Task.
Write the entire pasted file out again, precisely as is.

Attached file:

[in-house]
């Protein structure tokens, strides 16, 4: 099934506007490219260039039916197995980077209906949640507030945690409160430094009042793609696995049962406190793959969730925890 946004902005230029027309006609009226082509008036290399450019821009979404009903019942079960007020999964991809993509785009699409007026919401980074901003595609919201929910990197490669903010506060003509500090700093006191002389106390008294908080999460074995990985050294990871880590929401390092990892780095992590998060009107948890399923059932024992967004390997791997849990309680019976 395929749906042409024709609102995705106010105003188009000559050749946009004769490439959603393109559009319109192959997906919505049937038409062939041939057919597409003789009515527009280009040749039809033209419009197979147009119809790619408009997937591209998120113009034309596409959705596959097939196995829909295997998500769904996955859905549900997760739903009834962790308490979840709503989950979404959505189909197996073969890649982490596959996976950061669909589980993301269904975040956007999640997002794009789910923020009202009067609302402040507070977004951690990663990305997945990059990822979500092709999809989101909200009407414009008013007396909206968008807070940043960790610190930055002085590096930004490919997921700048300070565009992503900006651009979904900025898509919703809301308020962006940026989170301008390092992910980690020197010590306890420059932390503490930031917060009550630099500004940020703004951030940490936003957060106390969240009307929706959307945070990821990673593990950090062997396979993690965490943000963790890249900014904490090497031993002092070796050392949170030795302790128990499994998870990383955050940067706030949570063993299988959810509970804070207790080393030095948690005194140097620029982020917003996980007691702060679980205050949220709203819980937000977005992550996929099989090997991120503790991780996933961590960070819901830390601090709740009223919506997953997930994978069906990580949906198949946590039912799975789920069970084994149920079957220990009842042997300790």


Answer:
[in-house]
């Protein structure tokens, strides 16, 4: 099934506007490219260039039916197995980077209906949640507030945690409160430094009042793609696995049962406190793959969730925890 946004902005230029027309006609009226082509008036290399450019821009979404009903019942079960007020999964991809993509785009699409007026919401980074901003595609919201929910990197490669903010506060003509500090700093006191002389106390008294908080999460074995990985050294990871880590929401390092990892780095992590998060009107948890399923059932024992967004390997791997849990309680019976 395929749906042409024709609102995705106010105003188009000559050749946009004769490439959603393109559009319109192959997906919505049937038409062939041939057919597409003789009515527009280009040749039809033209419009197979147009119809790619408009997937591209998120113009034309596409959705596959097939196995829909295997998500769904996955859905549900997760739903009834962790308490979840709503989950979404959505189909197996073969890649982490596959996976950061669909589980993301269904975040956007999640997002794009789910923020009202009067609302402040507070977004951690990663990305997945990059990822979500092709999809989101909200009407414009008013007396909206968008807070940043960790610190930055002085590096930004490919997921700048300070565009992503900006651009979904900025898509919703809301308020962006940026989170301008390092992910980690020197010590306890420059932390503490930031917060009550630099500004940020703004951030940490936003957060106390969240009307929706959307945070990821990673593990950090062997396979993690965490943000963790890249900014904490090497031993002092070796050392949170030795302790128990499994998870990383955050940067706030949570063993299988959810509970804070207790080393030095948690005194140097620029982020917003996980007691702060679980205050949220709203819980937000977005992550996929099989090997991120503790991780996933961590960070819901830390601090709740009223919506997953997930994978069906990580949906198949946590039912799975789920069970084994149920079957220990009842042997300790």